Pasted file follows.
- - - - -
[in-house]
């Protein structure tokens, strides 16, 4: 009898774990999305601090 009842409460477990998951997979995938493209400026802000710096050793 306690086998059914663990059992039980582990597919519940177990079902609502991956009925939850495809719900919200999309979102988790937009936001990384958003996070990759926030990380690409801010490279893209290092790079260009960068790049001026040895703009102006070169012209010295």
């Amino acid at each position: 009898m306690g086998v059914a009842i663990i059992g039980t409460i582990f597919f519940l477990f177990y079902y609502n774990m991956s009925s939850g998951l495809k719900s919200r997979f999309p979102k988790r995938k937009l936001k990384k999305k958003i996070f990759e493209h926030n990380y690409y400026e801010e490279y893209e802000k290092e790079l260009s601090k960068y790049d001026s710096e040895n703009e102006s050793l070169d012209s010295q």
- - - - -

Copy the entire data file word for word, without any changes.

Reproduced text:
[in-house]
């Protein structure tokens, strides 16, 4: 009898774990999305601090 009842409460477990998951997979995938493209400026802000710096050793 306690086998059914663990059992039980582990597919519940177990079902609502991956009925939850495809719900919200999309979102988790937009936001990384958003996070990759926030990380690409801010490279893209290092790079260009960068790049001026040895703009102006070169012209010295």
């Amino acid at each position: 009898m306690g086998v059914a009842i663990i059992g039980t409460i582990f597919f519940l477990f177990y079902y609502n774990m991956s009925s939850g998951l495809k719900s919200r997979f999309p979102k988790r995938k937009l936001k990384k999305k958003i996070f990759e493209h926030n990380y690409y400026e801010e490279y893209e802000k290092e790079l260009s601090k960068y790049d001026s710096e040895n703009e102006s050793l070169d012209s010295q």